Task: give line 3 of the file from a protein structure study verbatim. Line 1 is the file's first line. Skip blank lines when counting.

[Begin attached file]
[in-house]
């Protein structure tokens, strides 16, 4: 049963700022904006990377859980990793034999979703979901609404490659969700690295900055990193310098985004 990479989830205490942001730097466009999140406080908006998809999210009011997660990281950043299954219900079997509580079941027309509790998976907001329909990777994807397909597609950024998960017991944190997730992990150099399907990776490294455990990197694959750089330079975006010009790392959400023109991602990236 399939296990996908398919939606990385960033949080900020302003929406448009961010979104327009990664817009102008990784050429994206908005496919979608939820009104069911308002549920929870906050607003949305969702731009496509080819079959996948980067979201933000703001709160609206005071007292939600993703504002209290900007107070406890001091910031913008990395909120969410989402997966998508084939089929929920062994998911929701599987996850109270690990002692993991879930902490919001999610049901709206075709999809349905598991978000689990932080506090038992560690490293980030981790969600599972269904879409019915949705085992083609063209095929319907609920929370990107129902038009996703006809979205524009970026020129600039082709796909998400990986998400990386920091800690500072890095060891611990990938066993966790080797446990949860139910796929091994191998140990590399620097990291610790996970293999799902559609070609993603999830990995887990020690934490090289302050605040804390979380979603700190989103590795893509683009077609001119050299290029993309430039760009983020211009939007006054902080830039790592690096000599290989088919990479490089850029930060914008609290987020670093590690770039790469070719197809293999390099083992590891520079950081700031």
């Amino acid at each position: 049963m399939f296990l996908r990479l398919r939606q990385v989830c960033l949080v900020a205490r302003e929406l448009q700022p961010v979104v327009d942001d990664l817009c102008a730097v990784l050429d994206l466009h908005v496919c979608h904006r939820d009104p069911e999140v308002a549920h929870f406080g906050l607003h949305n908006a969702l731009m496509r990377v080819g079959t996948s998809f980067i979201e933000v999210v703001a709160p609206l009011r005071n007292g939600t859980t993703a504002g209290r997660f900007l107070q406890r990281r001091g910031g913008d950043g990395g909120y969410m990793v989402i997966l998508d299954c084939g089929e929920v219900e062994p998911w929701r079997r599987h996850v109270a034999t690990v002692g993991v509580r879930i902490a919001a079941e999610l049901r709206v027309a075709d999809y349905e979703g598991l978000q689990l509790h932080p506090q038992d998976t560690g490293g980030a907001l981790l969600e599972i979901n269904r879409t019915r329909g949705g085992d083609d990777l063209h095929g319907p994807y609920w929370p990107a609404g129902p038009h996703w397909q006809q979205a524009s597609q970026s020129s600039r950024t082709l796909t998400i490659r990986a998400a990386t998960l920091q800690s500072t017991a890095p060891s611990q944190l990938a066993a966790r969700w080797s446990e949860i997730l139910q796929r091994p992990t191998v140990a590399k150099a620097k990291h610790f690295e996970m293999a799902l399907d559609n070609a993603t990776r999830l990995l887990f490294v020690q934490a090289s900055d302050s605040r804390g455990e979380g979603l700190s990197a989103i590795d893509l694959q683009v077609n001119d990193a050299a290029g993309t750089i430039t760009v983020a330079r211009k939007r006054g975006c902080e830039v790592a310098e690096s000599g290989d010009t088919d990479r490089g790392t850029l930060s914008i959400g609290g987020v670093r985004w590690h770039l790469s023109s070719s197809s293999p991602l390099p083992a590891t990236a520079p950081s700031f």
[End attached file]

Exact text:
């Amino acid at each position: 049963m399939f296990l996908r990479l398919r939606q990385v989830c960033l949080v900020a205490r302003e929406l448009q700022p961010v979104v327009d942001d990664l817009c102008a730097v990784l050429d994206l466009h908005v496919c979608h904006r939820d009104p069911e999140v308002a549920h929870f406080g906050l607003h949305n908006a969702l731009m496509r990377v080819g079959t996948s998809f980067i979201e933000v999210v703001a709160p609206l009011r005071n007292g939600t859980t993703a504002g209290r997660f900007l107070q406890r990281r001091g910031g913008d950043g990395g909120y969410m990793v989402i997966l998508d299954c084939g089929e929920v219900e062994p998911w929701r079997r599987h996850v109270a034999t690990v002692g993991v509580r879930i902490a919001a079941e999610l049901r709206v027309a075709d999809y349905e979703g598991l978000q689990l509790h932080p506090q038992d998976t560690g490293g980030a907001l981790l969600e599972i979901n269904r879409t019915r329909g949705g085992d083609d990777l063209h095929g319907p994807y609920w929370p990107a609404g129902p038009h996703w397909q006809q979205a524009s597609q970026s020129s600039r950024t082709l796909t998400i490659r990986a998400a990386t998960l920091q800690s500072t017991a890095p060891s611990q944190l990938a066993a966790r969700w080797s446990e949860i997730l139910q796929r091994p992990t191998v140990a590399k150099a620097k990291h610790f690295e996970m293999a799902l399907d559609n070609a993603t990776r999830l990995l887990f490294v020690q934490a090289s900055d302050s605040r804390g455990e979380g979603l700190s990197a989103i590795d893509l694959q683009v077609n001119d990193a050299a290029g993309t750089i430039t760009v983020a330079r211009k939007r006054g975006c902080e830039v790592a310098e690096s000599g290989d010009t088919d990479r490089g790392t850029l930060s914008i959400g609290g987020v670093r985004w590690h770039l790469s023109s070719s197809s293999p991602l390099p083992a590891t990236a520079p950081s700031f």